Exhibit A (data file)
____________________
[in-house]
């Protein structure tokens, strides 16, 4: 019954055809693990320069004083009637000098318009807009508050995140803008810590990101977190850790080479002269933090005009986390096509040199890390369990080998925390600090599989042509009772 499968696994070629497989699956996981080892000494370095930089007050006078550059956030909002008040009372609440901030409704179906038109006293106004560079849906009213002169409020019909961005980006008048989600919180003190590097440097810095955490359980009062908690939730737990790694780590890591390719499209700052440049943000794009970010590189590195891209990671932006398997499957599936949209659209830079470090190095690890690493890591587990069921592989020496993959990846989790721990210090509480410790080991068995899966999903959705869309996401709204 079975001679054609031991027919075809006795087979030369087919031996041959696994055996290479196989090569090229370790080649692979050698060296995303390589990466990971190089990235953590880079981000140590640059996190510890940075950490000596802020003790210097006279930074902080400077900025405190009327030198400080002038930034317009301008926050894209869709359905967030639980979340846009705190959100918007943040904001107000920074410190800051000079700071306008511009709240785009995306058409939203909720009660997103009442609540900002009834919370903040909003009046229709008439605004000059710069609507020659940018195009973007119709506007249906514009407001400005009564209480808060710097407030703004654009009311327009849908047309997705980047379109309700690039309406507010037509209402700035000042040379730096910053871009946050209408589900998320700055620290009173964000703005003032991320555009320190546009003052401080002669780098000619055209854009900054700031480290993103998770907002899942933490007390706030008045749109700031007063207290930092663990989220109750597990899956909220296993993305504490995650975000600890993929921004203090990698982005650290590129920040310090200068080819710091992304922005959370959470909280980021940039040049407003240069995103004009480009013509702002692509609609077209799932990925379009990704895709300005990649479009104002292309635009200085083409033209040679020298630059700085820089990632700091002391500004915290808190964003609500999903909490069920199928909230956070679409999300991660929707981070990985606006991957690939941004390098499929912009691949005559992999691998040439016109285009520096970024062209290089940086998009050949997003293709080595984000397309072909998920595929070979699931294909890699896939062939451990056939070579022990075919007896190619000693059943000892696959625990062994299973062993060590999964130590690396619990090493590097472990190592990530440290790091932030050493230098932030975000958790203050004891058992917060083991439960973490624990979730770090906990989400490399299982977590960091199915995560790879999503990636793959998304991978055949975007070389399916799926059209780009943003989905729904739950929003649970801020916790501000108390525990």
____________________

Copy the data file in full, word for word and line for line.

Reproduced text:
[in-house]
């Protein structure tokens, strides 16, 4: 019954055809693990320069004083009637000098318009807009508050995140803008810590990101977190850790080479002269933090005009986390096509040199890390369990080998925390600090599989042509009772 499968696994070629497989699956996981080892000494370095930089007050006078550059956030909002008040009372609440901030409704179906038109006293106004560079849906009213002169409020019909961005980006008048989600919180003190590097440097810095955490359980009062908690939730737990790694780590890591390719499209700052440049943000794009970010590189590195891209990671932006398997499957599936949209659209830079470090190095690890690493890591587990069921592989020496993959990846989790721990210090509480410790080991068995899966999903959705869309996401709204 079975001679054609031991027919075809006795087979030369087919031996041959696994055996290479196989090569090229370790080649692979050698060296995303390589990466990971190089990235953590880079981000140590640059996190510890940075950490000596802020003790210097006279930074902080400077900025405190009327030198400080002038930034317009301008926050894209869709359905967030639980979340846009705190959100918007943040904001107000920074410190800051000079700071306008511009709240785009995306058409939203909720009660997103009442609540900002009834919370903040909003009046229709008439605004000059710069609507020659940018195009973007119709506007249906514009407001400005009564209480808060710097407030703004654009009311327009849908047309997705980047379109309700690039309406507010037509209402700035000042040379730096910053871009946050209408589900998320700055620290009173964000703005003032991320555009320190546009003052401080002669780098000619055209854009900054700031480290993103998770907002899942933490007390706030008045749109700031007063207290930092663990989220109750597990899956909220296993993305504490995650975000600890993929921004203090990698982005650290590129920040310090200068080819710091992304922005959370959470909280980021940039040049407003240069995103004009480009013509702002692509609609077209799932990925379009990704895709300005990649479009104002292309635009200085083409033209040679020298630059700085820089990632700091002391500004915290808190964003609500999903909490069920199928909230956070679409999300991660929707981070990985606006991957690939941004390098499929912009691949005559992999691998040439016109285009520096970024062209290089940086998009050949997003293709080595984000397309072909998920595929070979699931294909890699896939062939451990056939070579022990075919007896190619000693059943000892696959625990062994299973062993060590999964130590690396619990090493590097472990190592990530440290790091932030050493230098932030975000958790203050004891058992917060083991439960973490624990979730770090906990989400490399299982977590960091199915995560790879999503990636793959998304991978055949975007070389399916799926059209780009943003989905729904739950929003649970801020916790501000108390525990």